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Punishment and Prayer

            Every summer, at Grandma’s house in the country, where dust kicked across the yard with each passing car, we brothers spent two parched, Godforsaken weeks as her slaves, mostly in the garden, her pride and joy and our hangdog dread, because the fertile soil sustained corn and beans, squash and tomatoes so perfect they might have stepped out of one of her seed catalogue pictures, but that same soil nurtured weeds so numerous we could not learn all their names and insects so diverse we called them all “squash bugs” because that was our job, unless they were already on the plants and Grandma, in her sundress, socks rolled down over her clumping boots, her grin perfect but for two missing teeth, came out with a coffee can half-full of kerosene so that we could gather what we called “pick bugs,” because we had to pick them off the plants and drown them, and she might be standing at the door, hairy arms crossed over her ample bosom and inspect the can, sending us back until she saw only bugs floating on the kerosene and none of the greasy liquid itself, and even if we passed inspection the can would simply be exchanged for a hoe and one more hour hunched row after row—the same job Grandma had shown us could be done expertly by her in fifteen minutes, her strokes sharp and sure as if each weed was the head of one of her chickens in need of being cut off—or she might hand us a trowel, the handle as gnarled as her old knuckles, that looked like oversized marbles, and tell us to get the little weeds, saying, “Lift em out where they’re squeezing up against the tomato vines”—or she might point to a shovel, leaning next to the chicken coop, and tell us to carry some composted chicken and horse manure to the freshly cultivated garden, where, after we’d made it fresh each day for those two weeks, she’d haul in a metal lawn chair and just sit, eventually snoring while we finally rested until she startled herself awake, searched the garden for the perfect vegetables and went inside and soon called us to supper, eaten by lamplight, the wick resting in the same  kerosene the bugs had drowned in, the flame sometimes popping with an unstrained grasshopper part—or so we imagined---and the smell reminding us of our day under the flaming sun and the stern eye of Grandma, and after dinner, by that same murderous kerosene light, we read the Bible and said our prayers and went to our room where the only coolness would come after midnight, when Grandma snored, dreaming of her garden, and the old house would begin to breathe night air and we could finally sleep, and just before rest took us, we might say, one to the other, “Prayer sure smells like kerosene,” and the other, “But heaven must sure taste like sweet corn,” each of us dreaming of a garden that would assure us the same pure taste each summer of our lives.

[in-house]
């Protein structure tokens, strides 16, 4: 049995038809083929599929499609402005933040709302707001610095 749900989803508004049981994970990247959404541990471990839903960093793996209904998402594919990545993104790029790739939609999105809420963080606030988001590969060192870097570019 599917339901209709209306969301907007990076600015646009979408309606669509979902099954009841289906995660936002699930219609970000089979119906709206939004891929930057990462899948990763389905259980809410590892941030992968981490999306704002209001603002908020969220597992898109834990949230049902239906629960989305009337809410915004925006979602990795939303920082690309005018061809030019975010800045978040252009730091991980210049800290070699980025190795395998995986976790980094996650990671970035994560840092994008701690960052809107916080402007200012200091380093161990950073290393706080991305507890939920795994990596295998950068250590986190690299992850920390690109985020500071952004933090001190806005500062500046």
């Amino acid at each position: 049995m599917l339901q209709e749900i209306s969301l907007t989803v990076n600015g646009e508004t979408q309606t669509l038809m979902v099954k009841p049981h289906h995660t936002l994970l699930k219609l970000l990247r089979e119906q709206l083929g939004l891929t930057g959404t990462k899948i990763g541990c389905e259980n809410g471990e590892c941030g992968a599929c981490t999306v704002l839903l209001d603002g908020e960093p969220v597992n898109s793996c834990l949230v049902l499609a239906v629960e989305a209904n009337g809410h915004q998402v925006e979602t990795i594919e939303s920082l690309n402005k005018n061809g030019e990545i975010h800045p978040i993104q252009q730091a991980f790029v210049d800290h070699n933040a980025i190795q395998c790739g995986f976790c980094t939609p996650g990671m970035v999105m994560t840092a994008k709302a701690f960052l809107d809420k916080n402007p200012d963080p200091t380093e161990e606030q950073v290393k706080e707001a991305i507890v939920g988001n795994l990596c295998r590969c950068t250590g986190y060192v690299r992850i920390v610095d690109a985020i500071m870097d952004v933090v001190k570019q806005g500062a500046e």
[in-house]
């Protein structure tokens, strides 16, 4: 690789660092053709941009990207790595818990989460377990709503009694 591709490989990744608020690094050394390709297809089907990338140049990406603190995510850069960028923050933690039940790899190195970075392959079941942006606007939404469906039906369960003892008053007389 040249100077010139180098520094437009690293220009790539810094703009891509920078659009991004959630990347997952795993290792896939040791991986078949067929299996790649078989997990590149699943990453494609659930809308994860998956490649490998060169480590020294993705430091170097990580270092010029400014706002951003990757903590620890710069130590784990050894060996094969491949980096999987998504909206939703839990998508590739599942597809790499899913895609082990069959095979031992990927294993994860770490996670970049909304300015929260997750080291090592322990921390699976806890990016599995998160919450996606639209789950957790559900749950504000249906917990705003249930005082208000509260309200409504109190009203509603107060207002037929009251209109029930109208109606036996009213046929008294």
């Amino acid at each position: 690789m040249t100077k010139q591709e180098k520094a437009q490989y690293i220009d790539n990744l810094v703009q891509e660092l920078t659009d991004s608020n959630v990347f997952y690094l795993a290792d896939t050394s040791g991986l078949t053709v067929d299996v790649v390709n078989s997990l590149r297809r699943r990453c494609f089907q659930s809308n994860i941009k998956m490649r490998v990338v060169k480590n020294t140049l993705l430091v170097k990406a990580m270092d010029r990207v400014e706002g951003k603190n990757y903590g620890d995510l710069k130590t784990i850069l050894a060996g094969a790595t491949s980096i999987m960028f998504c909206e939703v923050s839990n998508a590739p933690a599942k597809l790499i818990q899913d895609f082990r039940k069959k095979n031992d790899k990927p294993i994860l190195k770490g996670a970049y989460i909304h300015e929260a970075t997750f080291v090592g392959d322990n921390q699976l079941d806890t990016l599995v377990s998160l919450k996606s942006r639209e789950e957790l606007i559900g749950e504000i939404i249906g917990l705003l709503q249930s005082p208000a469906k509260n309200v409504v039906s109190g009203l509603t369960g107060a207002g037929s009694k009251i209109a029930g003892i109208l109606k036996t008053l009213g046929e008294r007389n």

"Punishment and Prayer" first appeared in Flint Hills Review

 

 

 

 

 

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